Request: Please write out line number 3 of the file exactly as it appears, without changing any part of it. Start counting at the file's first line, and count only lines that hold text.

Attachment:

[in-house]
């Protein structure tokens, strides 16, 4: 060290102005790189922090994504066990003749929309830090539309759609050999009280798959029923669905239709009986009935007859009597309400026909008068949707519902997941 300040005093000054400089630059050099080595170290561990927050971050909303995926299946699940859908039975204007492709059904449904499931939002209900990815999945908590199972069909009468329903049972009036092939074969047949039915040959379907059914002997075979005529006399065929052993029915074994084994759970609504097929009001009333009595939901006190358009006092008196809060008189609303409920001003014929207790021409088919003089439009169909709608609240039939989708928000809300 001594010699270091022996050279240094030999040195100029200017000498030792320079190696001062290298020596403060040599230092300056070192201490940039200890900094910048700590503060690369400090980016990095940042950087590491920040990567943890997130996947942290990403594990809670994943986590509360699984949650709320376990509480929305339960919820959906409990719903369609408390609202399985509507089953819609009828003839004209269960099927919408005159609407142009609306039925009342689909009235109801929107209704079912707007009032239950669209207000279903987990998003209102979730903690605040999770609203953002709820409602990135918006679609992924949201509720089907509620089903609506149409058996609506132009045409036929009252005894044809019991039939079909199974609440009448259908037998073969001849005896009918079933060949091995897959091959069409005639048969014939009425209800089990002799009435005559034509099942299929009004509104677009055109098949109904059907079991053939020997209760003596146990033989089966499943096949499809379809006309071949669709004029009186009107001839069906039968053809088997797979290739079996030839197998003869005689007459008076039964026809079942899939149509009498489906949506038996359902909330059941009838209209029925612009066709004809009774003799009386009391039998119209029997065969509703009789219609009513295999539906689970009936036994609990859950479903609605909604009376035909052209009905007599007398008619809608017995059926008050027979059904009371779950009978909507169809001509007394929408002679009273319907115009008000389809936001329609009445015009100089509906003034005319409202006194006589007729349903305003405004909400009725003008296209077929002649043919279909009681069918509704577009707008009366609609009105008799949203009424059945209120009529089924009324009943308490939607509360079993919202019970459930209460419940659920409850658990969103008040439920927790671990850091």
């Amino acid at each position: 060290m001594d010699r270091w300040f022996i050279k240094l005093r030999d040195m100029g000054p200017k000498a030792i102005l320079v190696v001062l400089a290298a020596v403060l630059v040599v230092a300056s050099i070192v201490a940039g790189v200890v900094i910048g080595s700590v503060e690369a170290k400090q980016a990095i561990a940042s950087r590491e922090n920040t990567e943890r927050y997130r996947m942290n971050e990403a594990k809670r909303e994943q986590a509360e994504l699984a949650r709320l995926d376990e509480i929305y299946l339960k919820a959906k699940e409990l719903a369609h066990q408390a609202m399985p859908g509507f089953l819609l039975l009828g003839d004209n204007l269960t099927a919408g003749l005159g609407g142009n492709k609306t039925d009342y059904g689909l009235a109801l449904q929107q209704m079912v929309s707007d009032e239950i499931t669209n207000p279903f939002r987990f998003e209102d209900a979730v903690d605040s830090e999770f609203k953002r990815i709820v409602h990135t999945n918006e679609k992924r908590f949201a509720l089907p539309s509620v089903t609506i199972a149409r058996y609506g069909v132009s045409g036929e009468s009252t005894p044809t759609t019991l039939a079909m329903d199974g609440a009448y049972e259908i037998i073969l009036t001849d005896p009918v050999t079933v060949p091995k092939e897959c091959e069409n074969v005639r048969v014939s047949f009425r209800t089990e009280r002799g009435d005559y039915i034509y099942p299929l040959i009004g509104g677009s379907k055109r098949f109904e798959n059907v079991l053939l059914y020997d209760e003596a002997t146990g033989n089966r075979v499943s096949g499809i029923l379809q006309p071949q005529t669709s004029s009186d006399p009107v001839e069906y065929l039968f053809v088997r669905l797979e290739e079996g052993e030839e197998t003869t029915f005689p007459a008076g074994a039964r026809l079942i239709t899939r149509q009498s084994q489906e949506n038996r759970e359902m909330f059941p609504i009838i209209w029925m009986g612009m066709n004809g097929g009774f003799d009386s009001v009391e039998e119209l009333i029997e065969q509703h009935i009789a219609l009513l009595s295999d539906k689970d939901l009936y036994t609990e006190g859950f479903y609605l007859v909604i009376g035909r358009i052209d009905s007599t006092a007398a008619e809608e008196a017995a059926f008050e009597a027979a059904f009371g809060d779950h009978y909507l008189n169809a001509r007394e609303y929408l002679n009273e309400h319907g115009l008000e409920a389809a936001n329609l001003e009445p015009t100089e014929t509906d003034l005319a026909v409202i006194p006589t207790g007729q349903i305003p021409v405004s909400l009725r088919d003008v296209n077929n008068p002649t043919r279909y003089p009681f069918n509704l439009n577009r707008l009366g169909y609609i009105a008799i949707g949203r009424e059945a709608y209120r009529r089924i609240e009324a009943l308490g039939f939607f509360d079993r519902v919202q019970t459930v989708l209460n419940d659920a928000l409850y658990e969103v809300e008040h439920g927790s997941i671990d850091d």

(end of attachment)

């Amino acid at each position: 060290m001594d010699r270091w300040f022996i050279k240094l005093r030999d040195m100029g000054p200017k000498a030792i102005l320079v190696v001062l400089a290298a020596v403060l630059v040599v230092a300056s050099i070192v201490a940039g790189v200890v900094i910048g080595s700590v503060e690369a170290k400090q980016a990095i561990a940042s950087r590491e922090n920040t990567e943890r927050y997130r996947m942290n971050e990403a594990k809670r909303e994943q986590a509360e994504l699984a949650r709320l995926d376990e509480i929305y299946l339960k919820a959906k699940e409990l719903a369609h066990q408390a609202m399985p859908g509507f089953l819609l039975l009828g003839d004209n204007l269960t099927a919408g003749l005159g609407g142009n492709k609306t039925d009342y059904g689909l009235a109801l449904q929107q209704m079912v929309s707007d009032e239950i499931t669209n207000p279903f939002r987990f998003e209102d209900a979730v903690d605040s830090e999770f609203k953002r990815i709820v409602h990135t999945n918006e679609k992924r908590f949201a509720l089907p539309s509620v089903t609506i199972a149409r058996y609506g069909v132009s045409g036929e009468s009252t005894p044809t759609t019991l039939a079909m329903d199974g609440a009448y049972e259908i037998i073969l009036t001849d005896p009918v050999t079933v060949p091995k092939e897959c091959e069409n074969v005639r048969v014939s047949f009425r209800t089990e009280r002799g009435d005559y039915i034509y099942p299929l040959i009004g509104g677009s379907k055109r098949f109904e798959n059907v079991l053939l059914y020997d209760e003596a002997t146990g033989n089966r075979v499943s096949g499809i029923l379809q006309p071949q005529t669709s004029s009186d006399p009107v001839e069906y065929l039968f053809v088997r669905l797979e290739e079996g052993e030839e197998t003869t029915f005689p007459a008076g074994a039964r026809l079942i239709t899939r149509q009498s084994q489906e949506n038996r759970e359902m909330f059941p609504i009838i209209w029925m009986g612009m066709n004809g097929g009774f003799d009386s009001v009391e039998e119209l009333i029997e065969q509703h009935i009789a219609l009513l009595s295999d539906k689970d939901l009936y036994t609990e006190g859950f479903y609605l007859v909604i009376g035909r358009i052209d009905s007599t006092a007398a008619e809608e008196a017995a059926f008050e009597a027979a059904f009371g809060d779950h009978y909507l008189n169809a001509r007394e609303y929408l002679n009273e309400h319907g115009l008000e409920a389809a936001n329609l001003e009445p015009t100089e014929t509906d003034l005319a026909v409202i006194p006589t207790g007729q349903i305003p021409v405004s909400l009725r088919d003008v296209n077929n008068p002649t043919r279909y003089p009681f069918n509704l439009n577009r707008l009366g169909y609609i009105a008799i949707g949203r009424e059945a709608y209120r009529r089924i609240e009324a009943l308490g039939f939607f509360d079993r519902v919202q019970t459930v989708l209460n419940d659920a928000l409850y658990e969103v809300e008040h439920g927790s997941i671990d850091d």